Acceptance, Beauty, Blog, Depression, Dreams, Fear, Love, Relationships, Strength, Suicide, suicide prevention, Thoughts, Writing

Why Do We Stop?

For emotion. 

Because of emotion. 

Without emotion.

We stop to feel. Perhaps we find ourselves lost in a moment, like when the butterfly happens magically across our path. Its dance sparking calm within us. It speaks to our soul and we bask in its serenity. Sometimes we listen to understand. We have thrown question after question into the void and now we wait for it to answer. There are times we pause in the hopes of shutting out the world and all its deafening noise. Because we see them, the beautifully broken, surrounding us and it shreds our ever feeling hearts to pulp. We ache to close our eyes and hearts so we can stumble through our world with some semblance of sanity left in tact.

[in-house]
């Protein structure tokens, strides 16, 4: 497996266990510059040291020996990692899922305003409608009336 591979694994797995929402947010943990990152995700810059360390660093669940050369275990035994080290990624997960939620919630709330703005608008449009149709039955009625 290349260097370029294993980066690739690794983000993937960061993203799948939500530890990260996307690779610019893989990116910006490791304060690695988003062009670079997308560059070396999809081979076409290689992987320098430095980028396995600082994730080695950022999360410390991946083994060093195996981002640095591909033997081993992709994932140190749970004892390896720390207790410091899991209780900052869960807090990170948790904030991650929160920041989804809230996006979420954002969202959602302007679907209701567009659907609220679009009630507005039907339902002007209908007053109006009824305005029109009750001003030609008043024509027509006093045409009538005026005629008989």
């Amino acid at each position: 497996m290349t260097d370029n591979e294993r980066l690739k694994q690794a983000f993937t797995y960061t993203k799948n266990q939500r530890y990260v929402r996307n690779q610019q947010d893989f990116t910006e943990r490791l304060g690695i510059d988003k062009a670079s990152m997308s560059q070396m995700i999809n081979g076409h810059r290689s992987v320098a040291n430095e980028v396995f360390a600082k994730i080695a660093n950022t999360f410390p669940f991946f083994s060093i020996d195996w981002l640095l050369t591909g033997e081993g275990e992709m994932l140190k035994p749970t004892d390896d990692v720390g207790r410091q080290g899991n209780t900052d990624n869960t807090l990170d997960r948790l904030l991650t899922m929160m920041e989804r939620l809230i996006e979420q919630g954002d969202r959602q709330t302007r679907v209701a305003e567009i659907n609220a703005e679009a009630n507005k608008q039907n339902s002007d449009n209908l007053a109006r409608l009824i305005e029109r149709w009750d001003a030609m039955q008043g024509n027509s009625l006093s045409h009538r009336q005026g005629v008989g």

We stop because our emotions command us. They give us no choice. We are lost to their tumultuous waves and fall timidly into their powerful force. They steal our breath and focus our minds on our absence of control. Capturing us against our will. We fall prey to their hunger to consume our breath. And no matter how we flail against their waves, we find ourselves floating willingly as they drown every ounce of who we are.